Classical Hodgkin lymphoma includes the Reed-Sternberg cells, which look a little bit like the eyes of an owl underneath a microscope. NLPHL contains a different variant of Reed-Sternberg cells that are called lymphocyte-predominant or LP cells. Many refer to these as ‘popcorn cells’ too as they resemble the snack under the microscope.
Most people with Hodgkin lymphoma have the classical type, with only 5% of Hodgkin lymphomas being of the NLPHL type. Certain types of Hodgkin lymphoma are also more prevalent in certain age groups. Nodular sclerosis classical Hodgkin lymphoma most commonly affects young adults whereas mixed cellularity classical Hodgkin lymphoma tends to affect older adults.
Regardless of the subtype, all classical Hodgkin lymphomas are treated in the same way. NLPHL is treated differently. However, both types of Hodgkin lymphoma normally respond very well to treatment and are unlikely to return.
Non-Hodgkin lymphoma (often abbreviated to NHL) refers to any type of lymphoma that is not Hodgkin lymphoma (i.e., it does not contain Reed-Sternberg cells).
Each year, around 14,200 people receive a non-Hodgkin diagnosis in the UK. As well as this, about 3,800 people are diagnosed with chronic lymphocytic leukaemia (CLL) which is also sometimes considered to be a type of non-Hodgkin lymphoma. Adding all this together, about 50 people are diagnosed with these conditions every single day.
Non-Hodgkin lymphoma affects people of all ages but it is much more prevalent in older people. The majority of people diagnosed with NHL are over 55 years old. There are some types that do affect children and young people. More males are affected by NHL than females but it affects all ethnicities equally.
There are more than 60 different kinds of non-Hodgkin lymphoma, with some being rare. The types are often divided into the way that they behave or develop.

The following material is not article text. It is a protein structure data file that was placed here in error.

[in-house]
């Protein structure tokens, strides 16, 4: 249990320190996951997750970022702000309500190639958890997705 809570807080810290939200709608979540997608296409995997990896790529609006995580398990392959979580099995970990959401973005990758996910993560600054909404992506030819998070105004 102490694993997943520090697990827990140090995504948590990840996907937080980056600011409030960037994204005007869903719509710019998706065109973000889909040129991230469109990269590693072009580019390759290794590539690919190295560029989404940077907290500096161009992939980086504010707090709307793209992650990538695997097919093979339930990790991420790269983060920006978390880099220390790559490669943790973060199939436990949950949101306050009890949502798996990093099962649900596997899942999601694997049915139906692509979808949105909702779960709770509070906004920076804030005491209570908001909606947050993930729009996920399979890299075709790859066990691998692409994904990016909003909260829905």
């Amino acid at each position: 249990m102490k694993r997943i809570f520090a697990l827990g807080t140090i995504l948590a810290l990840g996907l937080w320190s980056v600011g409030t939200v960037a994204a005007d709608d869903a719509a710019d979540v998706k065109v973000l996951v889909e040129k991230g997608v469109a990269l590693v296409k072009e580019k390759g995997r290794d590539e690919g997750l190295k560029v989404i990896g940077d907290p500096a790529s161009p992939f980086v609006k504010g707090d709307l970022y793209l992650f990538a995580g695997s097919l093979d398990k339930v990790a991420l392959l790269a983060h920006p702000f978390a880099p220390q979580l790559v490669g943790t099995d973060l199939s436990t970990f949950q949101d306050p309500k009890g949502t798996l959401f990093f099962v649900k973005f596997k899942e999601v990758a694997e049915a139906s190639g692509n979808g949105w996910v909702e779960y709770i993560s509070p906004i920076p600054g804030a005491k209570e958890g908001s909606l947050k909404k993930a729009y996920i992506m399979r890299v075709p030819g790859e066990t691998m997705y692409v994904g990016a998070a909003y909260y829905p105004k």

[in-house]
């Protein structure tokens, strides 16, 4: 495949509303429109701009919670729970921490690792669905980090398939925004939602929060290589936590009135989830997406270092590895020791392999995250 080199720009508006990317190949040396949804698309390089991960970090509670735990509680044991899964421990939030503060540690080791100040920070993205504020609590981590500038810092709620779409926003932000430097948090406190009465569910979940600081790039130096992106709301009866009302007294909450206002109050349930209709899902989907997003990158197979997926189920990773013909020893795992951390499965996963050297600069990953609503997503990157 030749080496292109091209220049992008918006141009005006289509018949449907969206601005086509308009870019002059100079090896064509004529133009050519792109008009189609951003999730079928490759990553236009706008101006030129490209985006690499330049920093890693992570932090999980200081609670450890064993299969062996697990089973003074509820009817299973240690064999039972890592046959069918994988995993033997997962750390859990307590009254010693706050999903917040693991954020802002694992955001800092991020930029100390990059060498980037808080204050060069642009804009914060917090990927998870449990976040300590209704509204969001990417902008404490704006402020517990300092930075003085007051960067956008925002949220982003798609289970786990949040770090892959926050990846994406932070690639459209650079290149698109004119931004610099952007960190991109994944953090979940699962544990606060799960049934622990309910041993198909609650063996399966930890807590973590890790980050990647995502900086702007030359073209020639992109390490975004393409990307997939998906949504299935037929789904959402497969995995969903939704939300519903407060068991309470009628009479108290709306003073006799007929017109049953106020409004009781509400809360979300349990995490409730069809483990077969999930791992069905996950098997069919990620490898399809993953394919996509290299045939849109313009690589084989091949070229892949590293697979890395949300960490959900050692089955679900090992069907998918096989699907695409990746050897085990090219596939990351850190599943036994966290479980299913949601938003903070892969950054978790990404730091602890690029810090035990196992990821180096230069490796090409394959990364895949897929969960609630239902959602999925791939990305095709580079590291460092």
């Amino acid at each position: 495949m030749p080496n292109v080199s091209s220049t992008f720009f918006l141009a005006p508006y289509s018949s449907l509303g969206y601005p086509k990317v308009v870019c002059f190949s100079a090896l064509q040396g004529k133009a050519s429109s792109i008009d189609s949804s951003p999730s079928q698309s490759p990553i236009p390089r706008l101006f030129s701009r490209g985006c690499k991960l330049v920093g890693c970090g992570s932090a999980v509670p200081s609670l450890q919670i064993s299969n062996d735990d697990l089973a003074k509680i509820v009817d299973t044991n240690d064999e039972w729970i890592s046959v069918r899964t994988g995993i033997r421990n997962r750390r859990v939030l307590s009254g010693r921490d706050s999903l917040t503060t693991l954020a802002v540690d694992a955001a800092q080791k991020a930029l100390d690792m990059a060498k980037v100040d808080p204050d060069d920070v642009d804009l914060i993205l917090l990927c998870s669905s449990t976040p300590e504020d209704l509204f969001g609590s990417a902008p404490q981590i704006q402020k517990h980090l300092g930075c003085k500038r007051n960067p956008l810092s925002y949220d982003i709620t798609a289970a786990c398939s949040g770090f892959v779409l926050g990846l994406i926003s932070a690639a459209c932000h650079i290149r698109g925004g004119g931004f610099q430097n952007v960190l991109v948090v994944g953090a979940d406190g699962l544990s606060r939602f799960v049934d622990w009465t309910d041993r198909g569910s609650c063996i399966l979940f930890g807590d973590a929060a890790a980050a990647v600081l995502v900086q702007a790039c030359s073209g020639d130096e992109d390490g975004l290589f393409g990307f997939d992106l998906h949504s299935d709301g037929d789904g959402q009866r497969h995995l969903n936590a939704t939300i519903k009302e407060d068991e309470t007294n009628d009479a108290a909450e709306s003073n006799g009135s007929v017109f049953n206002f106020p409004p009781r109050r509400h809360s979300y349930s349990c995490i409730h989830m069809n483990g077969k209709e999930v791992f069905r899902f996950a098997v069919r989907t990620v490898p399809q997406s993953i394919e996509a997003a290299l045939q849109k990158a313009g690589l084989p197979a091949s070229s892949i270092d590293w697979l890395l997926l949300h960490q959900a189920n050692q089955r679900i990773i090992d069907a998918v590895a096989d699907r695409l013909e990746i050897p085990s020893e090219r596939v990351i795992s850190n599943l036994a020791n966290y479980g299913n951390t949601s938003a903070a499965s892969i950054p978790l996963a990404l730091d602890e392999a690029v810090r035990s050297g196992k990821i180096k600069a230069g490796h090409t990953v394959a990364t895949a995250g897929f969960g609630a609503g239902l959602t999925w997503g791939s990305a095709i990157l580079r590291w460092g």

The two main ways of categorising NHL are:
- The type of lymphocyte the NHL developed from.
– B-cell lymphoma – Most non-Hodgkin lymphomas are this type.
– T-cell lymphoma – Only around 10% of non-Hodgkin lymphomas are T-cell lymphomas.
- The speed of their growth.
– Low-grade lymphomas grow slowly. B-cell lymphomas can be low-grade. They are sometimes called ‘indolent’ lymphomas. Although they respond well to treatment, they are often more difficult to cure completely. Treatments usually work on controlling the lymphoma rather than completely eradicating the disease. Many people think of it more as a chronic illness that needs repeat treatment.
– High-grade lymphomas grow faster. T-cell lymphoma tends to be high-grade. B-cell lymphomas can sometimes be high-grade. High-grade lymphoma means that the lymphoma cells are quick to divide, and this can be seen under the microscope. High-grade lymphomas are sometimes referred to as ‘aggressive’. However, this is not always as alarming as it sounds. The majority of high-grade non-Hodgkin lymphomas respond well to treatment and also do not usually recur after treatment has finished.